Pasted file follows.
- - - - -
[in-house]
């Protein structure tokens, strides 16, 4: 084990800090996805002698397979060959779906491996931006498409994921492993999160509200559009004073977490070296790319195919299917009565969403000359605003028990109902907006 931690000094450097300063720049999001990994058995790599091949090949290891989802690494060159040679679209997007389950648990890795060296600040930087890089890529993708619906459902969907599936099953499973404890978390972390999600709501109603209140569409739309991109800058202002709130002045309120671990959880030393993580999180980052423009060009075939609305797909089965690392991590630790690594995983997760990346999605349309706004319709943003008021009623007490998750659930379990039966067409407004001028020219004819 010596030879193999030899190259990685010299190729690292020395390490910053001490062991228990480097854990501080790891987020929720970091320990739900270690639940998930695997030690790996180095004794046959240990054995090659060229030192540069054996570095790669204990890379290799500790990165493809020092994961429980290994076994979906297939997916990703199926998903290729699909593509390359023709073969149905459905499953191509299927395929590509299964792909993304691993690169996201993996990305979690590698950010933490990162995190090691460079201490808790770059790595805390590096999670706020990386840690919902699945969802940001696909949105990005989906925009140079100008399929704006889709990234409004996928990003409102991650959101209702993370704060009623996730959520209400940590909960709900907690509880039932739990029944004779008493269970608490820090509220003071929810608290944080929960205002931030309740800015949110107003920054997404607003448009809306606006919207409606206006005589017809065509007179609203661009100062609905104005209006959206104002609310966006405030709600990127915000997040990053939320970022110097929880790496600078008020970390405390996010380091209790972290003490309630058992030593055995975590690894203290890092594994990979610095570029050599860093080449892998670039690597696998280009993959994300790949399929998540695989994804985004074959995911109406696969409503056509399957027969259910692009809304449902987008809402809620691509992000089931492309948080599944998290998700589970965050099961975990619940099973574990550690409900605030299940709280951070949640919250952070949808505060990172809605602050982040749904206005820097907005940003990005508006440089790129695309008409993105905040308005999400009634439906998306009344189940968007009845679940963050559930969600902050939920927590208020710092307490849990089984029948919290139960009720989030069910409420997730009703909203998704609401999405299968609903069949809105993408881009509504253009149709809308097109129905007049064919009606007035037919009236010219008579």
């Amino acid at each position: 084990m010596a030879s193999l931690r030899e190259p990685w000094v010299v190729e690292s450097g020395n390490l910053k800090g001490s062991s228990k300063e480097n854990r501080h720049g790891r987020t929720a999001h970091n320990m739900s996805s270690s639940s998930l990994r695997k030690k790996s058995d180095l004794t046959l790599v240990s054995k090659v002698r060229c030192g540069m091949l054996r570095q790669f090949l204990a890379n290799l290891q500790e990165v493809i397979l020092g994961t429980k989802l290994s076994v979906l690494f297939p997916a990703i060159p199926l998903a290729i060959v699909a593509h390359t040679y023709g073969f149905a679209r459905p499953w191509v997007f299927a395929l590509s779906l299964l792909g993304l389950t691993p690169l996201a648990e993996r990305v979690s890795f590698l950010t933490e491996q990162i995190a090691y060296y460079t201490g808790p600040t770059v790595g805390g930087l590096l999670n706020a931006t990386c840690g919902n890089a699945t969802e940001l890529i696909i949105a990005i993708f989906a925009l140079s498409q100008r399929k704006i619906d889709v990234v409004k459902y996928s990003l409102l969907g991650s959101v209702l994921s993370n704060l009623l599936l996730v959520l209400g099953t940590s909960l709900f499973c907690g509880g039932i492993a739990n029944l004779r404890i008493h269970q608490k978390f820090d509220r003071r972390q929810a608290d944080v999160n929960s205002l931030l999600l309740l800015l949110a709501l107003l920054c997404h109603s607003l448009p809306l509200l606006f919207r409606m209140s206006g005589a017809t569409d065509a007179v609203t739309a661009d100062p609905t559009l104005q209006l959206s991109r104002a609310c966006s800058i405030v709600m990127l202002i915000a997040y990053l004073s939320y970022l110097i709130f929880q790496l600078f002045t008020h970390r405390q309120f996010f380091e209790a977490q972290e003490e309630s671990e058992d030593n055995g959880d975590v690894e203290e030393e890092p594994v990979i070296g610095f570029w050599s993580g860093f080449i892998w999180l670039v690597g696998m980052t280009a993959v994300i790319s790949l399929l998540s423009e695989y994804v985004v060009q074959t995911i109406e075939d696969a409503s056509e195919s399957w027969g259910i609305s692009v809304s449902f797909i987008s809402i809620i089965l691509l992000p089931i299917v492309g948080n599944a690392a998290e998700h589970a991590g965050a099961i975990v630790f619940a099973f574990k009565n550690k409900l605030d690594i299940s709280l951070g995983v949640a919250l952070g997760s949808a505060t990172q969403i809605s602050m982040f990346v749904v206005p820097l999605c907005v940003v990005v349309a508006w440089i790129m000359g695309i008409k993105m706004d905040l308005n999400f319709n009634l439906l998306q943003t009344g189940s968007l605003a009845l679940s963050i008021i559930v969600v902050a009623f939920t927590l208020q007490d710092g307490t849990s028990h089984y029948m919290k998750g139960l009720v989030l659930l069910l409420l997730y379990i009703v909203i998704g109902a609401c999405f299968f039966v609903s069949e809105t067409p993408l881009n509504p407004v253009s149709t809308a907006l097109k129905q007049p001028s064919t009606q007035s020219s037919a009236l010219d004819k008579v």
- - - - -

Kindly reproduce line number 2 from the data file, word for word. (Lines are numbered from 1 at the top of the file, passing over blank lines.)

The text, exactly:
């Protein structure tokens, strides 16, 4: 084990800090996805002698397979060959779906491996931006498409994921492993999160509200559009004073977490070296790319195919299917009565969403000359605003028990109902907006 931690000094450097300063720049999001990994058995790599091949090949290891989802690494060159040679679209997007389950648990890795060296600040930087890089890529993708619906459902969907599936099953499973404890978390972390999600709501109603209140569409739309991109800058202002709130002045309120671990959880030393993580999180980052423009060009075939609305797909089965690392991590630790690594995983997760990346999605349309706004319709943003008021009623007490998750659930379990039966067409407004001028020219004819 010596030879193999030899190259990685010299190729690292020395390490910053001490062991228990480097854990501080790891987020929720970091320990739900270690639940998930695997030690790996180095004794046959240990054995090659060229030192540069054996570095790669204990890379290799500790990165493809020092994961429980290994076994979906297939997916990703199926998903290729699909593509390359023709073969149905459905499953191509299927395929590509299964792909993304691993690169996201993996990305979690590698950010933490990162995190090691460079201490808790770059790595805390590096999670706020990386840690919902699945969802940001696909949105990005989906925009140079100008399929704006889709990234409004996928990003409102991650959101209702993370704060009623996730959520209400940590909960709900907690509880039932739990029944004779008493269970608490820090509220003071929810608290944080929960205002931030309740800015949110107003920054997404607003448009809306606006919207409606206006005589017809065509007179609203661009100062609905104005209006959206104002609310966006405030709600990127915000997040990053939320970022110097929880790496600078008020970390405390996010380091209790972290003490309630058992030593055995975590690894203290890092594994990979610095570029050599860093080449892998670039690597696998280009993959994300790949399929998540695989994804985004074959995911109406696969409503056509399957027969259910692009809304449902987008809402809620691509992000089931492309948080599944998290998700589970965050099961975990619940099973574990550690409900605030299940709280951070949640919250952070949808505060990172809605602050982040749904206005820097907005940003990005508006440089790129695309008409993105905040308005999400009634439906998306009344189940968007009845679940963050559930969600902050939920927590208020710092307490849990089984029948919290139960009720989030069910409420997730009703909203998704609401999405299968609903069949809105993408881009509504253009149709809308097109129905007049064919009606007035037919009236010219008579």